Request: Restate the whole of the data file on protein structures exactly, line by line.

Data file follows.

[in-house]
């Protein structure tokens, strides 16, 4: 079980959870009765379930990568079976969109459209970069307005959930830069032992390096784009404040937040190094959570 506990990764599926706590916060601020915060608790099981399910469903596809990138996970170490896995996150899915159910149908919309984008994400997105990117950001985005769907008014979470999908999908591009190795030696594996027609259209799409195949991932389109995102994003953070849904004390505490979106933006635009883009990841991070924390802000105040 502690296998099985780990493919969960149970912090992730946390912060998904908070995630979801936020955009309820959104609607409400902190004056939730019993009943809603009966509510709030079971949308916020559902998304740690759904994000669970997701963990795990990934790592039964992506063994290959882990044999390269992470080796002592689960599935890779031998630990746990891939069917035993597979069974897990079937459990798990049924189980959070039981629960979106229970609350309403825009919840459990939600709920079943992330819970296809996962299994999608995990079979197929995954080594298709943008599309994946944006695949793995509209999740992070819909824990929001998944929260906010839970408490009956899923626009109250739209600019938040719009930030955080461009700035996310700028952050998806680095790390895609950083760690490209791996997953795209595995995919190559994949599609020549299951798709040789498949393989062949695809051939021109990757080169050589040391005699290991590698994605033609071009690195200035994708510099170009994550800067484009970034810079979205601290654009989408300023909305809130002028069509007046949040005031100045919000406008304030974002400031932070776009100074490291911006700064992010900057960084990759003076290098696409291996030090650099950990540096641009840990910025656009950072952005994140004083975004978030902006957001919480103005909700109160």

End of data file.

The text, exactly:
[in-house]
């Protein structure tokens, strides 16, 4: 079980959870009765379930990568079976969109459209970069307005959930830069032992390096784009404040937040190094959570 506990990764599926706590916060601020915060608790099981399910469903596809990138996970170490896995996150899915159910149908919309984008994400997105990117950001985005769907008014979470999908999908591009190795030696594996027609259209799409195949991932389109995102994003953070849904004390505490979106933006635009883009990841991070924390802000105040 502690296998099985780990493919969960149970912090992730946390912060998904908070995630979801936020955009309820959104609607409400902190004056939730019993009943809603009966509510709030079971949308916020559902998304740690759904994000669970997701963990795990990934790592039964992506063994290959882990044999390269992470080796002592689960599935890779031998630990746990891939069917035993597979069974897990079937459990798990049924189980959070039981629960979106229970609350309403825009919840459990939600709920079943992330819970296809996962299994999608995990079979197929995954080594298709943008599309994946944006695949793995509209999740992070819909824990929001998944929260906010839970408490009956899923626009109250739209600019938040719009930030955080461009700035996310700028952050998806680095790390895609950083760690490209791996997953795209595995995919190559994949599609020549299951798709040789498949393989062949695809051939021109990757080169050589040391005699290991590698994605033609071009690195200035994708510099170009994550800067484009970034810079979205601290654009989408300023909305809130002028069509007046949040005031100045919000406008304030974002400031932070776009100074490291911006700064992010900057960084990759003076290098696409291996030090650099950990540096641009840990910025656009950072952005994140004083975004978030902006957001919480103005909700109160």